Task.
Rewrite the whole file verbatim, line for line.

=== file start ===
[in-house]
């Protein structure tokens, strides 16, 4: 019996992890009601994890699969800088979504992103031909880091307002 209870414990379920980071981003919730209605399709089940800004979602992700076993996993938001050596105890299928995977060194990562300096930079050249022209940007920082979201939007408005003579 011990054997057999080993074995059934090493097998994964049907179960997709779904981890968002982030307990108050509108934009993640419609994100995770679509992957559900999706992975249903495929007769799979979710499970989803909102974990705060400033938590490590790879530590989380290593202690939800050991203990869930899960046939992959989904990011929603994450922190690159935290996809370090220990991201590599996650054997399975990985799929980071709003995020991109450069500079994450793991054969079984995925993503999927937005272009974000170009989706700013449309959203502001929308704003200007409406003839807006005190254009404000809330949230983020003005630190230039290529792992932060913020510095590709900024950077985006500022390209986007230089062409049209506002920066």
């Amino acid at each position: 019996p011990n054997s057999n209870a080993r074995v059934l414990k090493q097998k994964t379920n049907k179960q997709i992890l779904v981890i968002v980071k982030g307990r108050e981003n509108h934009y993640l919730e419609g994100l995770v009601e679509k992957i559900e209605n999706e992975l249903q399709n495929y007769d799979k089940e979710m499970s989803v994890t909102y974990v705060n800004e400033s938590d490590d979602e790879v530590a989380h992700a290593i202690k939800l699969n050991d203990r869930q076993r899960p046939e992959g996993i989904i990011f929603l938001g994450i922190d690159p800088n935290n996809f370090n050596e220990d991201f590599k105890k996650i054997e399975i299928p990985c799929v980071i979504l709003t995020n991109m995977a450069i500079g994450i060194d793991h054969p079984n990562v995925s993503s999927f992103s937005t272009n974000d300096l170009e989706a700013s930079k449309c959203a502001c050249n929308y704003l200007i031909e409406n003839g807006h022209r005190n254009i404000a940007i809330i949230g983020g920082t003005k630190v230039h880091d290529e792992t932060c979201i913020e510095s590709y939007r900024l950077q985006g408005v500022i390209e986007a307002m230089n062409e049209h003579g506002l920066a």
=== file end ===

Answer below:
[in-house]
């Protein structure tokens, strides 16, 4: 019996992890009601994890699969800088979504992103031909880091307002 209870414990379920980071981003919730209605399709089940800004979602992700076993996993938001050596105890299928995977060194990562300096930079050249022209940007920082979201939007408005003579 011990054997057999080993074995059934090493097998994964049907179960997709779904981890968002982030307990108050509108934009993640419609994100995770679509992957559900999706992975249903495929007769799979979710499970989803909102974990705060400033938590490590790879530590989380290593202690939800050991203990869930899960046939992959989904990011929603994450922190690159935290996809370090220990991201590599996650054997399975990985799929980071709003995020991109450069500079994450793991054969079984995925993503999927937005272009974000170009989706700013449309959203502001929308704003200007409406003839807006005190254009404000809330949230983020003005630190230039290529792992932060913020510095590709900024950077985006500022390209986007230089062409049209506002920066």
């Amino acid at each position: 019996p011990n054997s057999n209870a080993r074995v059934l414990k090493q097998k994964t379920n049907k179960q997709i992890l779904v981890i968002v980071k982030g307990r108050e981003n509108h934009y993640l919730e419609g994100l995770v009601e679509k992957i559900e209605n999706e992975l249903q399709n495929y007769d799979k089940e979710m499970s989803v994890t909102y974990v705060n800004e400033s938590d490590d979602e790879v530590a989380h992700a290593i202690k939800l699969n050991d203990r869930q076993r899960p046939e992959g996993i989904i990011f929603l938001g994450i922190d690159p800088n935290n996809f370090n050596e220990d991201f590599k105890k996650i054997e399975i299928p990985c799929v980071i979504l709003t995020n991109m995977a450069i500079g994450i060194d793991h054969p079984n990562v995925s993503s999927f992103s937005t272009n974000d300096l170009e989706a700013s930079k449309c959203a502001c050249n929308y704003l200007i031909e409406n003839g807006h022209r005190n254009i404000a940007i809330i949230g983020g920082t003005k630190v230039h880091d290529e792992t932060c979201i913020e510095s590709y939007r900024l950077q985006g408005v500022i390209e986007a307002m230089n062409e049209h003579g506002l920066a």